Barriers & Constraints to Adopting Online Technologies—Part II
During interviews with members of the property development industry, PlaceSpeak learned about several key barriers to the industry adopting online technologies for public consultations. These barriers can be divided into two main categories, with obvious overlap between each. These include:
- “Context Barriers” in the current industry environment that dissuade proponents and
- “Method Barriers” inherent to public consultation specifically relating to online factors
Last time we looked at context barriers. Today our focus turns to method barriers.
a. Achieving Statistical Significance
Proponents are concerned that information received from online consultation, such as results from surveys, polls, or even discussion forums cannot be or are not as statistically significant as other methods of engagement particularly because participants are self‐selected and opt‐in to participation and not randomly selected. However, proponents do recognize that some voices are inherently louder than other—both online and offline—and no matter the means, those who want to be heard will find a way to do so. Arguments can also be made for in‐person consultation methods where citizens always have a choice to attend and/or participate.
b. Complementing Existing Methods
Industry proponents may not understand that online consultation is meant to complement not replace existing methods of consultation. Industry proponents still express a desire for face‐to-face contact to see “the whites of one another’s eyes”. Many industry proponents may be hired or hire others to facilitate public consultation and concern over how certain jobs in the industry (ie. event facilitators) may feel threatened or unsure of how their position now fits into the consultation spectrum. It should be clear that open houses, public meetings, door‐to‐door are all still methods for engagement that can, should and will be conducted.
c. Abuse of Online Consultation
For industry proponents who have been early adopters of online consultation, they have encountered problems and learned important lessons that have shaped their desires for future use of online platforms. As with any new technology, online engagement can be seen as a big change and for many early adopters, attempts at online consultation have been problematic or less successful because there has been no rigour around authenticating citizens to place, resulting in “troll” attacks. A secure platform is extremely valuable for industry proponents.
d. Ease of Adoption and Use
Industry proponents are in search of online engagement platforms with interfaces that will make their jobs easier not harder. If platforms are not intuitive, requiring a steep learning curve and extra time, proponents will have a hard time justifying online engagement. This includes payment, set‐up of consultation and moderation. Some industry proponents admit consultation is not their forte, and that online consultation is a new method in a wider process that may be uncomfortable but necessary and thus must be guided and supported if they are to become early adopters of online practices.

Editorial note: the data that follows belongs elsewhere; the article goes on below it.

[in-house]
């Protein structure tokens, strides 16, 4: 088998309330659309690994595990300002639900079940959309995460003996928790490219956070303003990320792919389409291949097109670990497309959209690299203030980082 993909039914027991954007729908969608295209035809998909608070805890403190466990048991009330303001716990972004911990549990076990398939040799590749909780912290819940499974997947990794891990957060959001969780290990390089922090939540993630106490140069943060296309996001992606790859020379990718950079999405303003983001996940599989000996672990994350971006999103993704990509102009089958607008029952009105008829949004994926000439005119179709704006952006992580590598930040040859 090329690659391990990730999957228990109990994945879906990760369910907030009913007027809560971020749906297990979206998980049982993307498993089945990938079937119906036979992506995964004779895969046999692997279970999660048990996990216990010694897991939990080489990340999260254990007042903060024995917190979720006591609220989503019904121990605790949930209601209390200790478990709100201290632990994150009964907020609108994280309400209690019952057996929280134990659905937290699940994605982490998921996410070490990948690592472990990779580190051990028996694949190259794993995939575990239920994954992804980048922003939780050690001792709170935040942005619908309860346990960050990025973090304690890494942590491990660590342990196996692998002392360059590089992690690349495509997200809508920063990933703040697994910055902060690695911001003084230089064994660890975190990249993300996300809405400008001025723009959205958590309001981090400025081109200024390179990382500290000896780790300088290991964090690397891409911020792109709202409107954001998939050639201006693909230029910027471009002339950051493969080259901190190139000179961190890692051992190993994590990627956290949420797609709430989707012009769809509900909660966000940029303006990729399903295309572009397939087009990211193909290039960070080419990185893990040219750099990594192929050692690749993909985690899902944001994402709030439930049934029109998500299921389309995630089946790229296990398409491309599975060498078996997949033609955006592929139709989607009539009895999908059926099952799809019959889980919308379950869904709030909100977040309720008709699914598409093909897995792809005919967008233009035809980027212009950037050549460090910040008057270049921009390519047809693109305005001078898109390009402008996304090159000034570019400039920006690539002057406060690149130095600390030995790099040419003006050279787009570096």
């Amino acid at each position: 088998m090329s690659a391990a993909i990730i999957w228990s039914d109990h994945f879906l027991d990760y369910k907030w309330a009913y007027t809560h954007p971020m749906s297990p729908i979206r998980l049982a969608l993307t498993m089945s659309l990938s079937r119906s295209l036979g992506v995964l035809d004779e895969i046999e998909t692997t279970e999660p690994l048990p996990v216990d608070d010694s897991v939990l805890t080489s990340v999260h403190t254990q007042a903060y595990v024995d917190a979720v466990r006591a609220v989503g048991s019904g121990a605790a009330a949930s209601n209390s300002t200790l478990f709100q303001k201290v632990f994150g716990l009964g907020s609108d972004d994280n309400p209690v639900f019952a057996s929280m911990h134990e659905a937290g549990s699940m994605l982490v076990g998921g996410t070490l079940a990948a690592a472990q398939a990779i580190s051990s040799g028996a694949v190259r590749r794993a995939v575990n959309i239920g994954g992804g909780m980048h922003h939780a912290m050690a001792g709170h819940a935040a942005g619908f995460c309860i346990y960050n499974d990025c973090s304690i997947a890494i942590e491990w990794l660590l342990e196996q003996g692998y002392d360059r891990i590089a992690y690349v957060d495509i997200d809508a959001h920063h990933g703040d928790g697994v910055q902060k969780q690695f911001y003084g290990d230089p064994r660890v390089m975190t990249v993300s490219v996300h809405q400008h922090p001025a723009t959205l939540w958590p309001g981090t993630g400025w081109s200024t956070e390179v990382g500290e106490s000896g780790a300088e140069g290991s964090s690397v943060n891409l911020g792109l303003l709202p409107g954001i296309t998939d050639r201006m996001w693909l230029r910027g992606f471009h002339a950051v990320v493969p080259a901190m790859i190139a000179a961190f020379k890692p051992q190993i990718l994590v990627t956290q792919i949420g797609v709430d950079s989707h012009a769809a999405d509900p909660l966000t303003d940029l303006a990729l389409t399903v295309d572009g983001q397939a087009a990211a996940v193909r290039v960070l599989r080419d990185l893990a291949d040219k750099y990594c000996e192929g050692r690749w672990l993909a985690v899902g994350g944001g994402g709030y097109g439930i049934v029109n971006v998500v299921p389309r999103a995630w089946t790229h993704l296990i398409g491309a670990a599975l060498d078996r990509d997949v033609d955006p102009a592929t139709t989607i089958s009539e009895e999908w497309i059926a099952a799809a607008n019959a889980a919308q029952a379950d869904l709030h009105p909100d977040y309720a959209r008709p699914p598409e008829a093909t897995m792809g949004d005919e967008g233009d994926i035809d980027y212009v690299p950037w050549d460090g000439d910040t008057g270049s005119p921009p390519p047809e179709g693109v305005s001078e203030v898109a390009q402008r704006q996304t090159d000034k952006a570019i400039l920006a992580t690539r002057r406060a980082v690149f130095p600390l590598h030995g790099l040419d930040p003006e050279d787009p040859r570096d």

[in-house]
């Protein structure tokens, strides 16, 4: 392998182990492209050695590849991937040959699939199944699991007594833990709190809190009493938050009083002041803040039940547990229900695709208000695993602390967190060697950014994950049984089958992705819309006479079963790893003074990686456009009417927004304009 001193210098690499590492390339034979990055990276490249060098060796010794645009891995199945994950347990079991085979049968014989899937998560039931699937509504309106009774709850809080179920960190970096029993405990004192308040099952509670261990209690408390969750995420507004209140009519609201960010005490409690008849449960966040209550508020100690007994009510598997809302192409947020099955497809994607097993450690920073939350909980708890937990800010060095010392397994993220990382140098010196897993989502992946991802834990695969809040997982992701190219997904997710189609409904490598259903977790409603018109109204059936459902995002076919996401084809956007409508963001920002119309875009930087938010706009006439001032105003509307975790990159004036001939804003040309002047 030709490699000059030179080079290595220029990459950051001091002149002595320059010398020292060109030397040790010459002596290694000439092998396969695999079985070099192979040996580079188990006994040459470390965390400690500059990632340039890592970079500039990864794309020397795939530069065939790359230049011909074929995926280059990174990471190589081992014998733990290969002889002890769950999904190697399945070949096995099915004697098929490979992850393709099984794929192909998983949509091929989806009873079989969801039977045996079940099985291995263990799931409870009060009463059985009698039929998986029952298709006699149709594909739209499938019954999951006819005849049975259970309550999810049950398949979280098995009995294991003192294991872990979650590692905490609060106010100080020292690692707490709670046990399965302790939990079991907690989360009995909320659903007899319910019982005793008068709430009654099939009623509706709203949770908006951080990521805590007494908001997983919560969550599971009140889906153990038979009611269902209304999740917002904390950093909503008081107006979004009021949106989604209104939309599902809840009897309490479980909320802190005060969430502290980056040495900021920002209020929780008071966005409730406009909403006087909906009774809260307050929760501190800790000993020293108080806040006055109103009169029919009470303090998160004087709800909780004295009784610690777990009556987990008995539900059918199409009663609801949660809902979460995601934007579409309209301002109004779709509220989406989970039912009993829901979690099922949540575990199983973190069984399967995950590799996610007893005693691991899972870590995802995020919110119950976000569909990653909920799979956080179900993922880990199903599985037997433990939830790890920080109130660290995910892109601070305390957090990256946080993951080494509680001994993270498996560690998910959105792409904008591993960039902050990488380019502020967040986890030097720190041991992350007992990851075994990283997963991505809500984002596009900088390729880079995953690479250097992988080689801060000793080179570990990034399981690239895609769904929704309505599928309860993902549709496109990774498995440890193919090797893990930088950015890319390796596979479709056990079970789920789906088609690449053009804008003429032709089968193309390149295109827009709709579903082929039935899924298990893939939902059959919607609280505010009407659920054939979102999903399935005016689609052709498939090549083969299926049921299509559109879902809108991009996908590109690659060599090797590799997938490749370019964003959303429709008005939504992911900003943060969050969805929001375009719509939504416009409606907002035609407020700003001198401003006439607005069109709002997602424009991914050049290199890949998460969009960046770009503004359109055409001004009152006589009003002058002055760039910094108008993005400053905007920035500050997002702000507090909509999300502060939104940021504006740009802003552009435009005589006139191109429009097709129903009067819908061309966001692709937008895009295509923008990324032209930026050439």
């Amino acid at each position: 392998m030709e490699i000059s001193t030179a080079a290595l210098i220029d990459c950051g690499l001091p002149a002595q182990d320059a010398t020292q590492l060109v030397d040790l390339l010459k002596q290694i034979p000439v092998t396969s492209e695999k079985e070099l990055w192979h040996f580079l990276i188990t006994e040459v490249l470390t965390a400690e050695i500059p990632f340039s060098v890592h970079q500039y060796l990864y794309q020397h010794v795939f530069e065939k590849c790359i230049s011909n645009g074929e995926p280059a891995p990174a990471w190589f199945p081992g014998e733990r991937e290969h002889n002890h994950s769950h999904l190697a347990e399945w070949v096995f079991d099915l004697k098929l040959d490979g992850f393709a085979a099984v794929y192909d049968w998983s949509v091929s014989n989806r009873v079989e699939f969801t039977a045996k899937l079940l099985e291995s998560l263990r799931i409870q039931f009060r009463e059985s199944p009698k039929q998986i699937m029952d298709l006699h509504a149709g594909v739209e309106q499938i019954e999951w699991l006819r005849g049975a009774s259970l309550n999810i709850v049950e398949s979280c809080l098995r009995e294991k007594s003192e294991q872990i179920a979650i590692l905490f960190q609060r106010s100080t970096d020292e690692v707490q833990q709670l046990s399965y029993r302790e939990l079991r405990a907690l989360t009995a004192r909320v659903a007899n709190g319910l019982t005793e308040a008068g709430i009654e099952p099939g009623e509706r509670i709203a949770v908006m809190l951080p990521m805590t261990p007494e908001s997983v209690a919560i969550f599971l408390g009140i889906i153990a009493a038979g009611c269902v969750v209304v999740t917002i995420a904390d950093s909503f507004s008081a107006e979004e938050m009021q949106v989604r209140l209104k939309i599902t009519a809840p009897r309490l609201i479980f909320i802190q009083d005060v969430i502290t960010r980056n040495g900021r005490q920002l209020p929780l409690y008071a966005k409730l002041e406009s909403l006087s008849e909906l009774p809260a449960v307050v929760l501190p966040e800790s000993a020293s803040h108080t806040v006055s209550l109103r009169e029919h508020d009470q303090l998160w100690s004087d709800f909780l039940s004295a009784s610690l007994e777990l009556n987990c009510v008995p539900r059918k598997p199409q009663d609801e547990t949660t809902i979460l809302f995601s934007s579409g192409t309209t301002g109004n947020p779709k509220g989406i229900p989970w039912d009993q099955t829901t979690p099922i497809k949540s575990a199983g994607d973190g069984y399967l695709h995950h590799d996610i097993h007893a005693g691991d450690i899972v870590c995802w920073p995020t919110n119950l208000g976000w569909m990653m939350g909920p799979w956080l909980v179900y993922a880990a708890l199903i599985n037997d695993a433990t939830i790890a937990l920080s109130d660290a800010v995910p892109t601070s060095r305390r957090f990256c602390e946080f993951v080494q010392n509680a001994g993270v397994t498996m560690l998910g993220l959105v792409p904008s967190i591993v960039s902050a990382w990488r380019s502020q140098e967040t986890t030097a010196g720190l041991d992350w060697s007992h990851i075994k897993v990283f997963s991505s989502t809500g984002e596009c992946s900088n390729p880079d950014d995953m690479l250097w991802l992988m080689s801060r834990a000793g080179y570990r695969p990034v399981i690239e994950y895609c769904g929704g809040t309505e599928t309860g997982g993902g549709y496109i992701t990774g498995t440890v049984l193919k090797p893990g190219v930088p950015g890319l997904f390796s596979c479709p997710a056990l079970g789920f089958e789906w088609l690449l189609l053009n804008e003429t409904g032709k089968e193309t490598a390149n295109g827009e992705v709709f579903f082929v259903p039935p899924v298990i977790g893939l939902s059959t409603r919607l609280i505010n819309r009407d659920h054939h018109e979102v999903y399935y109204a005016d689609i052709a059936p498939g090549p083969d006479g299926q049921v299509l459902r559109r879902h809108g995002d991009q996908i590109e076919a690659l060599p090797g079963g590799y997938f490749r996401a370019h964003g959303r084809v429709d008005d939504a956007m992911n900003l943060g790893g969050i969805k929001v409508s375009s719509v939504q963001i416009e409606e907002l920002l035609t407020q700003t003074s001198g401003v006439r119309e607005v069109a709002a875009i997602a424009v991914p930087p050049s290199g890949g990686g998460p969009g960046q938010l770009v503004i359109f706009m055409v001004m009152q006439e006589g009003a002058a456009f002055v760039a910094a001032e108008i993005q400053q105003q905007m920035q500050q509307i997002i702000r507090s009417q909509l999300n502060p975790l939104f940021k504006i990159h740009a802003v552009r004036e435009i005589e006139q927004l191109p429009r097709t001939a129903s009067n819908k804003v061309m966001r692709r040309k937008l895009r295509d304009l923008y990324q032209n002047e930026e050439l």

e. Concerns Over Security & Moderation
The anticipated time needed to moderate online content concerns industry proponents. They do not want to spend significant portions of their day managing, responding, or even blocking respondents due to bad online behavior. Similarly, they do not want to be constantly notified of every single response in real time, especially if the consultation receives a lot of feedback. This ties back to overall security concerns that for the most part, anyone can participate, lending to the suggestion that authenticated online participation is increasingly necessary and valuable.
f. Easy Reporting
Industry proponents are also very eager to know how they will receive data from online consultation and how information will be segmented and if raw data can be easily analyzed to produce their reports. Past use of online engagement has indicated they are apt to use platforms that make their analysis as easy as possible.
g. Going Beyond Social Media
Most proponents acknowledge the ubiquity of social media. However, most forms of social media focus more on information and service delivery (ie. brand to consumer) and less on technology fostering civic participation. Industry proponents are beginning to recognize the potential for social media not only to propel their branding and corporate communication, but how it can be incorporated as part of the jobs they do and projects they develop. In order to gain better response rates, industry proponents understand that they must not only look to common social media outlets (ie. Facebook & Twitter) but also platforms that can do more than just communicate information to which “Followers” can respond.
h. Adopting Online/Offline Promotion Best Practices
A barrier to adopting online engagement is the inability to effectively advertise the consultation to the general public, much like recruiting residents to attend open houses. Having the online tool is not enough; offline efforts must accompany online consultation. Proponents have expressed that expectations should be managed around response rates, and that a variety of offline factors can influence the success of an online consultation.
This is the fifth of a series of posts on online public consultation in the property development industry. The series was inspired by a report by Maureen Mendoza as part of the MITACS Research Accelerate Internship Program and as part of course requirements with the School of Community and Regional Planning at the University of British Columbia. You can read and download the entire report here.
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